A few days ago I had to look a little closer at Microsoft’s KEYB.COM because it was misbehaving in a virtualized environment. As a reminder for those readers who perhaps forgot, KEYB.COM was the DOS keyboard “driver” with support for international keyboard layouts. The MS-DOS version of KEYB.COM was incorrectly detecting the keyboard type (thought an 84-key variant was attached, when it was a 101/102-key of course), but IBM’s KEYB.COM from PC DOS 7 had no problem, and the FreeDOS version likewise worked fine. What I found in KEYB.COM was a little surprising.
The authors of KEYB.COM clearly had a lot of inside knowledge about PC hardware. It’s quite likely that IBM had a hand in writing the utility, but Microsoft probably maintained it and made sure it worked (more or less) on non-IBM systems.
KEYB.COM first tries to detect the machine type, primarily by looking at the model byte near the end of the BIOS ROM. The original PC and the PC/XT are handled specially, because those used a different keyboard type. Some PS/2 models are also detected, especially the non-Microchannel kind.
When KEYB.COM determines that the system looks like a PC/AT or a “true” PS/2, it attempts to read the ID of the keyboard (command F2h is sent to the keyboard). If nothing comes back, the original 84-key AT keyboard is assumed. If the keyboard does respond, there are several options. The standard layout (ID 83ABh) is detected, as is the compact layout (84ABh). Several Japanese keyboard layouts are also detected. Provisions are made for systems that have the scan code translation enabled in the KBC (which applies to the keyboard ID as well!) or disabled.
All that is not so unusual. Likewise not too unusual is the fact that KEYB.COM installs a custom keyboard interrupt (IRQ 1) handler. What’s certainly unusual is that this keyboard handler is suspiciously similar to IBM’s ROM BIOS handler. Not identical, but very clearly derived from the same source code. Interestingly, KEYB.COM does not replace the other half of the BIOS keyboard service, INT 16h. The system’s INT 16h implementation had better be compatible with the IBM-style keyboard interrupt handler.
It gets more interesting. Rather than using the BIOS to implement short delays, KEYB.COM reads the refresh bit from system port B (at port 61h), expecting it to change at a constant rate. That seems entirely unnecessary (since a PC/AT class system is required for the refresh bit polling anyway) and rather questionable. The mechanism was documented, but programmers hardly had any right to expect that it would exist in all future models. There’s a reason why the IBM programming documentation warns programmers to use BIOS interfaces where possible rather than using the hardware directly.
Unfortunately, it only goes downhill from there. Once KEYB.COM obtained a keyboard ID, it determines if an EBDA (Extended BIOS Data Area) segment is present (INT 15h, function C1h). If it is, KEYB.COM proceeds to mercilessly write the ID word to offset 3Bh in the EBDA. IBM never documented the exact contents of the EBDA and explicitly warned that using “magic” fixed offsets is bad. To be sure, KEYB.COM doesn’t quite follow the documented procedure either; it calls INT 15h, function C1h to get the EBDA segment without first checking with INT 15h, function C0h (Get System Configuration) whether the EBDA is supported or not.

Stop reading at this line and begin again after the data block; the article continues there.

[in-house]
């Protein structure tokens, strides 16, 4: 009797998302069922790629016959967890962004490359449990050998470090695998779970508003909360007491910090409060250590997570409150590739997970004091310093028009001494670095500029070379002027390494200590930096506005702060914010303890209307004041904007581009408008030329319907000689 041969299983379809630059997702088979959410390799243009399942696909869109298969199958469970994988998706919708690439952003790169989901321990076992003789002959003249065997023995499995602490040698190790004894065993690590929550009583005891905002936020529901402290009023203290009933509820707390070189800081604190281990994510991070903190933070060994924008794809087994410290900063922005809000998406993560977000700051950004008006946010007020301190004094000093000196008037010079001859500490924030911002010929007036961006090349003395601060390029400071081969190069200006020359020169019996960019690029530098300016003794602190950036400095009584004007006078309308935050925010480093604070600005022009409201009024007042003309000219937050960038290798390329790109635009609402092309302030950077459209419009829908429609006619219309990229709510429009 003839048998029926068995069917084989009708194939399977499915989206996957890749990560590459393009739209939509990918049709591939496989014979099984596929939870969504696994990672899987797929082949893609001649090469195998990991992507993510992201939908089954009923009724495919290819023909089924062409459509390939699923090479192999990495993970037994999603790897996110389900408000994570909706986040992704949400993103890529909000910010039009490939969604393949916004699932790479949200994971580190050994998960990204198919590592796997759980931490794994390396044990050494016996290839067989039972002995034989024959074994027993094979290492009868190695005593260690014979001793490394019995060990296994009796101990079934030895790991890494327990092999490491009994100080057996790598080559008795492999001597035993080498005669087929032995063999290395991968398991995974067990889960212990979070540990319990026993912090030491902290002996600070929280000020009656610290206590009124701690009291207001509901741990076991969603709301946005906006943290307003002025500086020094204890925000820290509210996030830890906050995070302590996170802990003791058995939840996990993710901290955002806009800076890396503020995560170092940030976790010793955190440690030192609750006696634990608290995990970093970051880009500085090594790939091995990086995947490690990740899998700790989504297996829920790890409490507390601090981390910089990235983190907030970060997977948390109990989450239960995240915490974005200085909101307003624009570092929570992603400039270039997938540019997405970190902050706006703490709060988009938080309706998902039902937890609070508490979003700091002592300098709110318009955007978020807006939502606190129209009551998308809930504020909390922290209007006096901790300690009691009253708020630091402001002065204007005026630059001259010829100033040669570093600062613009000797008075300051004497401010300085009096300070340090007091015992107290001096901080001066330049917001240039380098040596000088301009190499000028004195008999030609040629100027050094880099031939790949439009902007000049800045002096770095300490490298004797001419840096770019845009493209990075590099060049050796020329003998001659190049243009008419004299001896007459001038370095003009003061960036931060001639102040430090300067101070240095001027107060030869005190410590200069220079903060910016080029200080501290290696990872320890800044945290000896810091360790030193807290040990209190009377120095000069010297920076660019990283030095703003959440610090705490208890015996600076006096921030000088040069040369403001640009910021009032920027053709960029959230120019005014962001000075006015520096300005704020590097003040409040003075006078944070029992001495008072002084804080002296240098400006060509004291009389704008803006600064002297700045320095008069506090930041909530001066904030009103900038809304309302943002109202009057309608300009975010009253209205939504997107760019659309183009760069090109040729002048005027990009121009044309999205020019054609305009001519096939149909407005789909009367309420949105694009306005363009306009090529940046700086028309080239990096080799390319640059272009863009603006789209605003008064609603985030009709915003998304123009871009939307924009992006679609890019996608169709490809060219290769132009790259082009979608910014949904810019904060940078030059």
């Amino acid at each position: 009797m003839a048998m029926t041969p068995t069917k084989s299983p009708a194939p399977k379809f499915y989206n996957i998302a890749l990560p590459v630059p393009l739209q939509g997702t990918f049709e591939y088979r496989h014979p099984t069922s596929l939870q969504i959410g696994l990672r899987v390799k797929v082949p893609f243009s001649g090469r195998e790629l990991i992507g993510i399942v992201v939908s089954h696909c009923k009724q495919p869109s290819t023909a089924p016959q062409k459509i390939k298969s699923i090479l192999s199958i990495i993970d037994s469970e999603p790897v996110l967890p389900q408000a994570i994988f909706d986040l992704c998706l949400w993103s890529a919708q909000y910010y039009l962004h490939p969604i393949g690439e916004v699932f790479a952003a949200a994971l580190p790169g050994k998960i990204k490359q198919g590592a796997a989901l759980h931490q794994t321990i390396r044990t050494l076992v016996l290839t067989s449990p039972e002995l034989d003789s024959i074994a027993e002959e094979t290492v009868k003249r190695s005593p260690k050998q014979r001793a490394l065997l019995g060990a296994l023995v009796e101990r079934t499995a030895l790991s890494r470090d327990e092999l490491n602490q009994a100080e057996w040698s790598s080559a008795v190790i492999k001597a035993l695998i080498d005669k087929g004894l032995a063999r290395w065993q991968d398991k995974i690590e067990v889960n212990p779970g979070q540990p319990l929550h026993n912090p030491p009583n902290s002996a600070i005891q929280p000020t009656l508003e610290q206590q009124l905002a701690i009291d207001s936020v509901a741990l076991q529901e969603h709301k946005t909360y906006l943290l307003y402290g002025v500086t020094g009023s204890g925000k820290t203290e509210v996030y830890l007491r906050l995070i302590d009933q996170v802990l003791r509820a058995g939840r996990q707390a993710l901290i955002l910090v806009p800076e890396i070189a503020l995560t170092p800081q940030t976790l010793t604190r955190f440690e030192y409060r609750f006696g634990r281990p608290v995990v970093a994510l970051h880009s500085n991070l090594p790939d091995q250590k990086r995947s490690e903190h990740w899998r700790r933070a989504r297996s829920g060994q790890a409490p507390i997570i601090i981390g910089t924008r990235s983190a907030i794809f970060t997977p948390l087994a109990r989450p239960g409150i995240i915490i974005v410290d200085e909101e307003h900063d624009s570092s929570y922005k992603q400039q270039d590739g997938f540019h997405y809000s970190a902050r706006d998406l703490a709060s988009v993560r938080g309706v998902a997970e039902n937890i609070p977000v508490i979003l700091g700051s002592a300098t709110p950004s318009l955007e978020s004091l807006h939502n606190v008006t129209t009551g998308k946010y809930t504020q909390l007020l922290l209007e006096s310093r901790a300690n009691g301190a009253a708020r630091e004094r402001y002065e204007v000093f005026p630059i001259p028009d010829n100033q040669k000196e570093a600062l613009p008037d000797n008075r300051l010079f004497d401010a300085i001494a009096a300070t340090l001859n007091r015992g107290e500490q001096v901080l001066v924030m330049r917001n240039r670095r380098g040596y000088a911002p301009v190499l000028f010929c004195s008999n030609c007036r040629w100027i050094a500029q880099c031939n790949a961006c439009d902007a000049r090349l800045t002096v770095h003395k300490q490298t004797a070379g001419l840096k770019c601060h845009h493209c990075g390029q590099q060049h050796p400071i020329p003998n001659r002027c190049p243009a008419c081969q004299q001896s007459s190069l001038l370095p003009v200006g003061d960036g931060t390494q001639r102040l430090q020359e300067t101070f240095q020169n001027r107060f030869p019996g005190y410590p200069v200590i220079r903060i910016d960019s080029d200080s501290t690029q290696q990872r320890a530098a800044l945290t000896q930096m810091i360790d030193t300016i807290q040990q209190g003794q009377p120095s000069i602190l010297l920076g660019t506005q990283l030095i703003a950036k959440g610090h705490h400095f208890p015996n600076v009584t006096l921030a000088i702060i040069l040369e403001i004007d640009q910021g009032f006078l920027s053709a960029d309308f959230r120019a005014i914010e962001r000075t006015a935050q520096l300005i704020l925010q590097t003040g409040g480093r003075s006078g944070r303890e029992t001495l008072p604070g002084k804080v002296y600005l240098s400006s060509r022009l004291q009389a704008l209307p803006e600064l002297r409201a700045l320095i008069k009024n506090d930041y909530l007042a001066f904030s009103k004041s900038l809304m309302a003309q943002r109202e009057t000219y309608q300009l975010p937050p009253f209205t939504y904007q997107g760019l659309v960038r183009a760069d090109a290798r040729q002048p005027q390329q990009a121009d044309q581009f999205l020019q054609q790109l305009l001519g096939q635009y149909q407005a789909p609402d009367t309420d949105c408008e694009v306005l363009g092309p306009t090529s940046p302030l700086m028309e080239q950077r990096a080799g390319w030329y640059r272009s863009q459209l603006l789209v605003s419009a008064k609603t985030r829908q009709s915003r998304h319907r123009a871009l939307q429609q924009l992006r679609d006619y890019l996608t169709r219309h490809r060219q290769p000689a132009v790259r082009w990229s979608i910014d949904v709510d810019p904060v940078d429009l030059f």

The crowning achievement of KEYB.COM is the way it detects support for extended INT 16h functions. A normal programmer would try calling the functions; for example, functions 12h and 22h could easily be called to check whether they’re implemented or not. The author of KEYB.COM instead decided to use a truly ingenuous method: try executing INT 16h with function 92h and check the contents of register AH in order to determine whether functions 10h-12h are supported.
Now, INT 16h function 92h was never documented, and doesn’t exist in any BIOS I’ve ever seen, although in theory it might. For that reason, no one should call it because there’s no telling what it could do. Alas, the KEYB.COM author read the IBM BIOS listings and noticed that INT 16h does not contain a jump table, but rather decrements AH several times and jumps to a specific sub-function if AH reaches zero. Thus an old BIOS with no extended function support would return with (most likely) 8Fh in AH when called with 92h in AH. An extended BIOS on the other hand would return with 7Fh or less in AH. This has been noticed and documented.
KEYB.COM uses the same trick to detect support for 122-key keyboard functions by calling INT 16h with A2h in AH. Again, the resulting AH value is used to determine whether the BIOS supports those functions or not.
The extended INT 16h detection method used by KEYB.COM manages to be amazingly clever and incredibly stupid both at the same time. It relies on an undocumented side effect of calling an undefined function and effectively prevents such function from being ever defined. There is simply no justification for writing such code, especially when newer BIOSes support INT 16h function 09h which returns the sought-for information in a documented way.
KEYB.COM is a nice example of poorly written DOS software (in this case, DOS itself) which exploits poorly documented or entirely undocumented aspects of operation of PC compatibles, blithely ignoring much of the advice given to programmers in official documentation. Such software forced system designers to implement a layer of “legacy” cruft which could not be changed and only existed to appease such software, making the PC platform a nightmare to work with.